Lilian, Grey Lynn: 17 - Great
What makes one restaurant more wildly popular than another?
Good food, obviously. Location helps and excellent service is paramount. But in this city sometimes it seems a less tangible force is at work - like, one day all of Auckland's influencers woke up and declared: This. So much, this.
Grey Lynn's Lilian has been thus anointed. My dining companion reported the first time she visited every patron was wearing white. In my mind's eye, I saw an army of women in the same crisp cotton button-through with a slightly A-line skirt. Do you know the one I mean? It's been billowing around Queen St all summer; a tent in search of a break in property prices so its owner can buy on Waiheke and take shelter in the manner they'd like to become accustomed.
Statistics show that 98 per cent of Lilian's clientele are saving for an electric car and 86 per cent saw Fleetwood Mac live. When it finally rains, they plan to spend the day inside with their children, making beeswax wrap-flavoured kombucha from the kit they got for Kirihimete. In short, these are the people I would be, if I too had bought a Peter Stitchbury while he was still at art school.
Lilian (where Siostra used to be) does not take bookings. At 5.45pm, the outside seats were heaving with a neighbourhood vibe - it felt like people knew each other; had seen each other around. It felt like sunny, smiley, good times ahead.
We went inside. There is not a lot of room between some of those tables and half an hour later, all available space was occupied. We ordered a peach and ricotta dish ($14) on the recommendation of the woman whose lap I would have been sitting on had I moved a couple of inches to my right. Excellent choice, with cheese that was more creamy than curdy - a luscious foil to sharp-sweet roasted peaches and crunchy hazelnuts.
It was a stinking hot evening and Lilian's small, shared serves were perfectly pitched to urban picnicking (room temperature food, but chairs with backs, glasses with stems, etc). Best dish: Raw trevally ($20). The fish had been plopped on slices of orange and there was a great, grown-up bitter-sour background note. It had, I think, been lightly cured in lemon or even grapefruit juice. Add tiny slivers of pickled rhubarb, salty capers and a swirl of oil and, for a second or two, even the slick of sweat pooling behind my bra strap felt sexy. This was food made for lusty humidity.
A slice of chicken liver parfait ($11) was small but dangerously rich. It melted in the mouth like butter. Take your waitperson's advice and order a side of puffy, woodfired bread ($7) because, inexplicably, it comes with none. I doubt you would get away with this in Europe.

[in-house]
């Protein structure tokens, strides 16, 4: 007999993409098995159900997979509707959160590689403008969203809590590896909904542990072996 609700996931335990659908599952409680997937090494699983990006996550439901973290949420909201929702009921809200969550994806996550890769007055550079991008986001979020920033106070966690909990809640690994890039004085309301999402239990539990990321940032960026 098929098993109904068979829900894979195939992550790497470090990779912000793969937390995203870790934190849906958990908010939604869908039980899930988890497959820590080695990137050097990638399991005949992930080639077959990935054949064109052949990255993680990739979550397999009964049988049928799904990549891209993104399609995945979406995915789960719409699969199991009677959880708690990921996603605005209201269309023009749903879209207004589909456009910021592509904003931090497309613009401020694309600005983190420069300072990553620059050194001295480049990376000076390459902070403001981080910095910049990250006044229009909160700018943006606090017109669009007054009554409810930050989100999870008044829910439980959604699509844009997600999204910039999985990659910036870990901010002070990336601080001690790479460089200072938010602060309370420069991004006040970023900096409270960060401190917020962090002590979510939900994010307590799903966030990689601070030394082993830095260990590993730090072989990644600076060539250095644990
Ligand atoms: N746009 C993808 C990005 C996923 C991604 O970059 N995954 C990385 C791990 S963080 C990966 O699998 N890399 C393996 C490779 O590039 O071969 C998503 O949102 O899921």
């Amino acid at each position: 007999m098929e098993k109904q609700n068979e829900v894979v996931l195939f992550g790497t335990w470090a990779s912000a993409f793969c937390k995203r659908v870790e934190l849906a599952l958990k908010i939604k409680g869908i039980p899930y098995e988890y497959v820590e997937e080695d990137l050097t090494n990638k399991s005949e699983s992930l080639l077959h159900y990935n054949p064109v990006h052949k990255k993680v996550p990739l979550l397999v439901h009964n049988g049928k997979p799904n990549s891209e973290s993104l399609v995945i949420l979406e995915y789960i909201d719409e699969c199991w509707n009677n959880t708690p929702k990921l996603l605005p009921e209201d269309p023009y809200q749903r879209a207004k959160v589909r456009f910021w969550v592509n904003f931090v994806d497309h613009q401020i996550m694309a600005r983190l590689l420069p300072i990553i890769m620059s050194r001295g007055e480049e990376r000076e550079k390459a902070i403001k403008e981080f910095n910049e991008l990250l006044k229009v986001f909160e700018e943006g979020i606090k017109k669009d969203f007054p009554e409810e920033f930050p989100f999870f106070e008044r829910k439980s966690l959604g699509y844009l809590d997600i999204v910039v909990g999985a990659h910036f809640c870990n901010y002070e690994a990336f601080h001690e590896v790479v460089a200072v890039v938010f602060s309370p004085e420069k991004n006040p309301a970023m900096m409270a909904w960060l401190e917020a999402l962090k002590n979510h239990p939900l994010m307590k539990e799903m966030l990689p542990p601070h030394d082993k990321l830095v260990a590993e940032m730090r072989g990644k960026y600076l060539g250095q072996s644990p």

I fear we did not do full justice to the menu, which runs to the likes of lamb ribs and market fish (whole flounder on the night of our visit) with crayfish butter. The steak is a woodfired bavette-cut with smoked beef fat tomatoes and horseradish and, if that is not an excuse to fall off the My Plant-Based Bag wagon, I don't know what is. I might have actually ordered this had it not been so bloody hot inside. Restaurateurs can't control the weather, but a few strategically placed fans would have improved comfort levels.
Reviewed: Romulus and Remus - risotto to write home about
Meanwhile, back at the actual oven, our main course. In my book, pizza should always come with tomato, but "bianca" is the new darling of the dining set and Lilian's all-white offering ($25) has tuatua, fennel cream, parsley, chilli, garlic and pecorino cheese. Shellfish shrinks. You'd need a lot more than we had here to counter the chewy, puffy base, but think of the tuatua as a random spike of flavour against a sublime sea of tangy cheese and aniseedy vege and, well: This. So much, this.
Sip the list: Wow, what a list! The wine buyer at Lillian has packed a shedtonne (technical term) of whistle-inducing wines into a single sheet of paper and it's quite the sauce to look at. Seven sparklers, 18 whites, 18 reds and a couple of rosés deliver a smorgasbord of sippers that also show a good spread across organic, biodynamic and "natural" styles. And, most excellently, at least half of the entire list is available by the glass. Start with a glass of Rivarose Brut Prestige Rosé ($12) then work your way through such superstars as the Redmetal Hawke's Bay albarino ($14), Amisfield Central Otago dry riesling ($13) TW Estate Gisborne chardonnay ($10), Black Barn Hawke's Bay rosé ($11), the Decibel Martinborough pinot noir ($15) and the glorious Li Veli "Askos" Susumaniello from Puglia ($16). Nicely done, Lillian. — Yvonne Lorkin
472 Richmond Rd, Grey Lynn
WE SPENT: $135 for two
WE THOUGHT: 17 - Great